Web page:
Tom Crogan, 75, Gives Up Leadership Of Local Charity Group After 32 Years.
Coming from a humble upbringing as the son of a coal miner, Crogan has worked closely with church organizations all his life.     Youngstown, O-- P-h contractor Thomas W. Crogan Sr. has spent much of his life helping the poor.

     Crogan, 75, recently retired as president of the Mahoning Deanery's Particular Council of the St. Vincent de Paul Society, a Roman Catholic layman's organization for helping the poor.  He served 32 years in the post.

     He will, however, remain active in the society.  He is chairman of a committee for building a home for unwanted aged persons and is president of a local conference of the St. Vincent de Paul Society.

     Crogan compared the retirement from the council presidency to running his business: "There are younger men coming up and I want to see how they work out while I'm still around."

     He has by no means retired from the presidency of Crogan Plumbing & Heating Co., which employs 22 mechanics at present.

     Two of his sons, Thomas W. Jr. and Joseph, are helping run the business as vice-president and secretary-treasurer, respectively.  Three grandsons (two of them are Tom Jr's sons) are also in the firm.

     The company does all types of plumbing-heating work --residential, institutional, commercial and industrial--in both new work and repair.

     Crogan, one of 10 children,  was born in Simpson, Pa.  His parents were natives of Ireland, and came to the United States in the 1880's.

 Worked as a Boy

     At age 12, Crogan worked in the mines with his father.  During a coal miners' strike, he got a job in a silk mill.

     His father urged him to learn a trade and Crogan left the mill for a job as a plumbers' helper at $2 a week.

     At first, he walked five miles each way to work.  He bought a bicycle as soon as he could.

     When he was 19 and making  $18 a week , he got his license.  He opened his own plumbing shop, and soon was making a relatively comfortable income of $25 a week.

     At 21 he married his boyhood sweetheart, Mary Roche.

Steel Job

     Later he moved to Scranton, Pa.  There he took a job as superintendent of the pipe department of Crucible Steel Co. at $200 a month.

    However, he was soon bothered by an illness which was to trouble him from then on, and he moved to Youngstown in 1917.  He operated a sheet metal business from the basement of his home until he got a Youngstown plumbers' license.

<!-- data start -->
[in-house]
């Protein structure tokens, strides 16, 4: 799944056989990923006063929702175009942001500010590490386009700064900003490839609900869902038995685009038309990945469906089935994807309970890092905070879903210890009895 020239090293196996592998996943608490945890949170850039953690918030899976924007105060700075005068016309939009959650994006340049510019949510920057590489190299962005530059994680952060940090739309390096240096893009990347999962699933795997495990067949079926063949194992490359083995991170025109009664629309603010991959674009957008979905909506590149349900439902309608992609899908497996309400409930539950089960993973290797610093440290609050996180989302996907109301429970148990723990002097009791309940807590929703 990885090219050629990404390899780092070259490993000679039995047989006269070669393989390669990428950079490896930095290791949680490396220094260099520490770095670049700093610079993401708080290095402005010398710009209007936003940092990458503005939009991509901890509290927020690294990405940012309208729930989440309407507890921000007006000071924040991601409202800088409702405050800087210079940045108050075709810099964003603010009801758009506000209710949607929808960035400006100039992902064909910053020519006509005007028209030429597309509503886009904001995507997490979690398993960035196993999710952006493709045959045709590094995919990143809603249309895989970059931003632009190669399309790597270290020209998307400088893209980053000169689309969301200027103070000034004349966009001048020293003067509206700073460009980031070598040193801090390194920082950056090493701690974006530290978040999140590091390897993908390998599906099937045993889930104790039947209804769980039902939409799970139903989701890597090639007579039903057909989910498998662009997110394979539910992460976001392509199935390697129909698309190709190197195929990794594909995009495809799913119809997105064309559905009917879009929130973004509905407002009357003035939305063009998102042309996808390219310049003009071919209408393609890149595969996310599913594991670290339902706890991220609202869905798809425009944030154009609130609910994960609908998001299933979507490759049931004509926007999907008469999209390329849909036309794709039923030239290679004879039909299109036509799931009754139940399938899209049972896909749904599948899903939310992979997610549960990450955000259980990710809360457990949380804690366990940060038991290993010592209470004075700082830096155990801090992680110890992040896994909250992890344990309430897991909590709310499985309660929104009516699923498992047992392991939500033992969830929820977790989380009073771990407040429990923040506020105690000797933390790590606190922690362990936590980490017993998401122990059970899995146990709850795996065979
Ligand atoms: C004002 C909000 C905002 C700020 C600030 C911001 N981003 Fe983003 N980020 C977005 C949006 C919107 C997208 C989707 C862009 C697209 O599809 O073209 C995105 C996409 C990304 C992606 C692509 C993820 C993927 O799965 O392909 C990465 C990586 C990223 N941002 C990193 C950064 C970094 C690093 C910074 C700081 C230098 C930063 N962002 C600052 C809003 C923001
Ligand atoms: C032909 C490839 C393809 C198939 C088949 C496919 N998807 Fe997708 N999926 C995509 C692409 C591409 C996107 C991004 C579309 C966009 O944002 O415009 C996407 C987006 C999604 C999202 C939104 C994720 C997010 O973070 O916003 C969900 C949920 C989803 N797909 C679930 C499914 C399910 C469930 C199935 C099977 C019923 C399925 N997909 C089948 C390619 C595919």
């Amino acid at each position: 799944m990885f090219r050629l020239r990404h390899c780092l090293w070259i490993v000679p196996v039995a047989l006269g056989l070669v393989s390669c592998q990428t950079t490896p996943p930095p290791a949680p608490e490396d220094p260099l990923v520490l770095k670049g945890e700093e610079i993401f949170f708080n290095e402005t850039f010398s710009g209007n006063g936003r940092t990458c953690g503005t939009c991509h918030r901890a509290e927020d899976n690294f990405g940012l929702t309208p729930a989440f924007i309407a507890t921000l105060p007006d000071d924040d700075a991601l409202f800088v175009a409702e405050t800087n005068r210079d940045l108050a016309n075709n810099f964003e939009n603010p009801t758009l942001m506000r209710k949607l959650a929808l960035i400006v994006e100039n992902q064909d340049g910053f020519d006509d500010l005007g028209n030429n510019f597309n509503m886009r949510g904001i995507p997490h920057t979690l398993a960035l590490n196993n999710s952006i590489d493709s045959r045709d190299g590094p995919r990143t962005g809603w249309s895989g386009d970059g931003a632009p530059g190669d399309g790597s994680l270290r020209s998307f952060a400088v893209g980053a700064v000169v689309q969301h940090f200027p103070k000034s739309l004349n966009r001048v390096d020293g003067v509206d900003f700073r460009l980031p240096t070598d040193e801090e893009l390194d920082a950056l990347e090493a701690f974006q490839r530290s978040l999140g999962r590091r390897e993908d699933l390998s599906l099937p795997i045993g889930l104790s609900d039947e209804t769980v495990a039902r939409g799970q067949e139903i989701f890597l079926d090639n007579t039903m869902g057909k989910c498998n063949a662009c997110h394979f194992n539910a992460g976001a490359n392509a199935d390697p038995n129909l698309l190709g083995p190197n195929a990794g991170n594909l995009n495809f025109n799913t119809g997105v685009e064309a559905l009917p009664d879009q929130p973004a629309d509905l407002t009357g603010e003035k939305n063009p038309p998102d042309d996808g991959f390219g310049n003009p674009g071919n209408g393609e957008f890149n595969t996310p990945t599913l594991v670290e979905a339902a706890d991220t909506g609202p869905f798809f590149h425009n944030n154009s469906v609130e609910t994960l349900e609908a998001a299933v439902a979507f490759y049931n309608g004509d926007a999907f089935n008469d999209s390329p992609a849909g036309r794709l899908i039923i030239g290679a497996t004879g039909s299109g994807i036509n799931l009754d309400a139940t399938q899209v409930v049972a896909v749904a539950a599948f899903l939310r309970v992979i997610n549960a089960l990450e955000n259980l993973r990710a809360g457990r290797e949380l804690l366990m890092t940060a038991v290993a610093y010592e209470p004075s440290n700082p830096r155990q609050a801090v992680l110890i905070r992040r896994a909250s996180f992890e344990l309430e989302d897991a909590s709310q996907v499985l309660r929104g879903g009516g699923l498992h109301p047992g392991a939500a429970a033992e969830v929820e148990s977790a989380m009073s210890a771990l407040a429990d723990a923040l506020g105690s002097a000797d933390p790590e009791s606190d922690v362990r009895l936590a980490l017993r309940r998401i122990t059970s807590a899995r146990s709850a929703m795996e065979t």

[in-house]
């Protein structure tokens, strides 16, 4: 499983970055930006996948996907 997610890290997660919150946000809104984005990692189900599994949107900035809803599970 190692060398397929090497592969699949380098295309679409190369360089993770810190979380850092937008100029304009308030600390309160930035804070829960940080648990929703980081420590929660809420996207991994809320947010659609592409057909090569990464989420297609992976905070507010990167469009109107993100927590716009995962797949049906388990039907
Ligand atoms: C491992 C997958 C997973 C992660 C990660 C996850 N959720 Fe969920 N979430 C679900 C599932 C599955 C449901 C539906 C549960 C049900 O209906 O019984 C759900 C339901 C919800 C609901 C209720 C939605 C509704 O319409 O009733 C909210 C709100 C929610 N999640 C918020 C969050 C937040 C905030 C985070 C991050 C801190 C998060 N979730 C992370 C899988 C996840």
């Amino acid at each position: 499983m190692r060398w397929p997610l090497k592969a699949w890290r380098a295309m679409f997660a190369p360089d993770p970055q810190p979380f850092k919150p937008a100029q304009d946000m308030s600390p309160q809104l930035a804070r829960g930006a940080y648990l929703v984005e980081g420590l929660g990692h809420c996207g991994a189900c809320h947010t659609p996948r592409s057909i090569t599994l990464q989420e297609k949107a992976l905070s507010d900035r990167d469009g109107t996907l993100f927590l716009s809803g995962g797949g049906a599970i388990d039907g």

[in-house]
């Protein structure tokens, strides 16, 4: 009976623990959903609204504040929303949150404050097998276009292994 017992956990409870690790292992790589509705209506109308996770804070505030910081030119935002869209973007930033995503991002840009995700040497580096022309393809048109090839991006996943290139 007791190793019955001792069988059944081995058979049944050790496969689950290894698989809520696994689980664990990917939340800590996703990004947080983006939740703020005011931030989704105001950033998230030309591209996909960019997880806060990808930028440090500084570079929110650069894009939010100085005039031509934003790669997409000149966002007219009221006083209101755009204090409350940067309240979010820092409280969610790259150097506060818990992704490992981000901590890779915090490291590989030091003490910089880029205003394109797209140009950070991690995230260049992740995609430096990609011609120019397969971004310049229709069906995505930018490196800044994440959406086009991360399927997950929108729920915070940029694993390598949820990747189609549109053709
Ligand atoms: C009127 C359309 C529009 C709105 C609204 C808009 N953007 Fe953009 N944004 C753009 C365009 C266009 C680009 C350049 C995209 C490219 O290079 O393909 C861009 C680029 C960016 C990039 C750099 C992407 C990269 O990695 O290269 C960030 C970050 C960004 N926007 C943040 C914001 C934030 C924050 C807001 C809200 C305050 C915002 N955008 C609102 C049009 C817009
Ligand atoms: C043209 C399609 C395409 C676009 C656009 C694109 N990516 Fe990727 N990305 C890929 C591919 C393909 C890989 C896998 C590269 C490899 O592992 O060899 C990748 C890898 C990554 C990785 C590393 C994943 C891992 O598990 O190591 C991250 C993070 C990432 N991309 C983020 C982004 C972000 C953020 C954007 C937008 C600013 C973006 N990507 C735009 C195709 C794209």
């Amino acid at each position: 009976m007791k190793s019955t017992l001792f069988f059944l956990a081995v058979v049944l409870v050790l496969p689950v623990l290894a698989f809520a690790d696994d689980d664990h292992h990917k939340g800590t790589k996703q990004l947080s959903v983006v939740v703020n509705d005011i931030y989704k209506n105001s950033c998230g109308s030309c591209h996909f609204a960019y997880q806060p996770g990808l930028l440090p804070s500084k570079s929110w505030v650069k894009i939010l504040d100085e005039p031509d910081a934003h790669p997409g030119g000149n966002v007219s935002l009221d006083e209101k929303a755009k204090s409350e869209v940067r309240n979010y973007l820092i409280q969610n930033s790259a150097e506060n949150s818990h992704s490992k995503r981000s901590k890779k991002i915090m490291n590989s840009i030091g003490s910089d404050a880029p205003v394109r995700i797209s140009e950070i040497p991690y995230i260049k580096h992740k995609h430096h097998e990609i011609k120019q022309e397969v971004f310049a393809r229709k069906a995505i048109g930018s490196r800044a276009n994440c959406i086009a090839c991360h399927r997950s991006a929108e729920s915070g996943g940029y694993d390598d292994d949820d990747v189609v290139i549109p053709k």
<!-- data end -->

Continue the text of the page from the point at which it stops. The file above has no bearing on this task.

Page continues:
His present quarters, into which he moved 15 years ago, has a 40' x 60' showroom.

    Always active in his church, he soon became especially interested in helping the poor and needy.

     He often visited hospitals and institutions to distribute Sacred Heart badges, rosaries and Catholic literature to his people.  On many occasions he has acted as sponsor at baptism and confirmation for those who have no family or friends.

    Crogan believes that "no matter how little or how much you have, you can always help the other fellow."

 His Men Helped

     Before the society got its own vehicle.  Crogan frequently had his own men  and trucks pick up used clothing and furniture for redistribution to the poor.

    Before this past Christmas, his shop was headquarters for assembling and wrapping packages for the poor.  "Eight of my men worked until 8:30 one night to get the baskets ready,' he said.

    At one time, Crogan was president of the Mahoning Valley plumbing contractors' association and was active in the National Association of Plumbing Contractors.

     He served on the association's National Apprenticeship committee and was instrumental in the establishment in Youngstown of one of  the first apprenticeship schools in the country.

     His son, Tom Jr., is at present a director of the Ohio State Association of Plumbing-Heating-Cooling Contractors.

Keeps Up With Times

       Crogan prides himself on keeping abreast of trends in the plumbing-heating business.   He has a reputation among plumbing contractors of being one of the first merchandisers.

     The inroads of electric heat don't faze Crogan--he plans to become an installer of electric heat eventually if acceptance of this heating method continues.

    The Crogan shop has a huge selection of repair parts and tools for sale to do-it-yourself homeowners.

Largest Stock

     "We have a larger stock of repair parts than any of the hardware stores and other places selling these supplies,' Crogan said.  "Sometimes the other stores send their customers here.'

     "We're willing to help the homeowner this way in his minor repairs.  Then when he gets into trouble  or need plumbing fixtures, he comes back to us."

     Once when a man inquired about the repair of a leaky faucet, Crogan told him, "If  you can bring it in here it will cost you a nickel.  If I go to your home it will cost you $7.'

     The man brought the faucet in and another measure of good will was won.

Has a 'Snap'

     Written up recently by a local newspaper, The Youngstown Vindicator, Crogan was described as having a snap to him.  "There is snap in his step, in his eyes, in his voice and the the way he does things," the writer said.

     Crogan's non-plumbing-industry activities have included these positions:  chairman of the USO, construction superintendent of the Assumption House, fourth degree member of the Knights of Columbus, and member of the South Side Merchants' and Civic Association.  he was man of the year in 1959 for St. Patrick Church.

     He helped organize the Retreat league for Youngstown men at Cleveland, O., and one for women at Villa Maria, Pa.  He was the first president of the Ursuline PTA.

     He has been active in the Boy Scouts all his life.

     Five of his seven children are living.  He has 28 grandchildren and 12 great-grandchildren.

Contractor in the News    The Contractor, January 15, 1964